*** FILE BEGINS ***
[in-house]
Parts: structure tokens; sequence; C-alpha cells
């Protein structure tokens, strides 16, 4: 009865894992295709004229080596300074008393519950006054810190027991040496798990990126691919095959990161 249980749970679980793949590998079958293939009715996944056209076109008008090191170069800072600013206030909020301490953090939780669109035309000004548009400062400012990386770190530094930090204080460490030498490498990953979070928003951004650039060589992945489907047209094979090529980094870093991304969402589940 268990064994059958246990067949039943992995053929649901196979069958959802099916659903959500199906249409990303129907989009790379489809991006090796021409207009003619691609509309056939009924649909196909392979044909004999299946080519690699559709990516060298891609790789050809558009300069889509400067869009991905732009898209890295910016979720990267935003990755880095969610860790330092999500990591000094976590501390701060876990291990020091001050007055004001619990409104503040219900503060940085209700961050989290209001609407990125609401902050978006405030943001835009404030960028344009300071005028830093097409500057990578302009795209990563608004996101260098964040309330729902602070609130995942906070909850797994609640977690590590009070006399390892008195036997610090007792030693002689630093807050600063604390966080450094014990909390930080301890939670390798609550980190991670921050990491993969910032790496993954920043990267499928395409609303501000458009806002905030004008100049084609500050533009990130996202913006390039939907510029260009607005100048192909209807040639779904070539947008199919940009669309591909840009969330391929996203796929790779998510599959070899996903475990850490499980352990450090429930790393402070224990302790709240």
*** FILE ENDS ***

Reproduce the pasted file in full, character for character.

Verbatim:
[in-house]
Parts: structure tokens; sequence; C-alpha cells
């Protein structure tokens, strides 16, 4: 009865894992295709004229080596300074008393519950006054810190027991040496798990990126691919095959990161 249980749970679980793949590998079958293939009715996944056209076109008008090191170069800072600013206030909020301490953090939780669109035309000004548009400062400012990386770190530094930090204080460490030498490498990953979070928003951004650039060589992945489907047209094979090529980094870093991304969402589940 268990064994059958246990067949039943992995053929649901196979069958959802099916659903959500199906249409990303129907989009790379489809991006090796021409207009003619691609509309056939009924649909196909392979044909004999299946080519690699559709990516060298891609790789050809558009300069889509400067869009991905732009898209890295910016979720990267935003990755880095969610860790330092999500990591000094976590501390701060876990291990020091001050007055004001619990409104503040219900503060940085209700961050989290209001609407990125609401902050978006405030943001835009404030960028344009300071005028830093097409500057990578302009795209990563608004996101260098964040309330729902602070609130995942906070909850797994609640977690590590009070006399390892008195036997610090007792030693002689630093807050600063604390966080450094014990909390930080301890939670390798609550980190991670921050990491993969910032790496993954920043990267499928395409609303501000458009806002905030004008100049084609500050533009990130996202913006390039939907510029260009607005100048192909209807040639779904070539947008199919940009669309591909840009969330391929996203796929790779998510599959070899996903475990850490499980352990450090429930790393402070224990302790709240």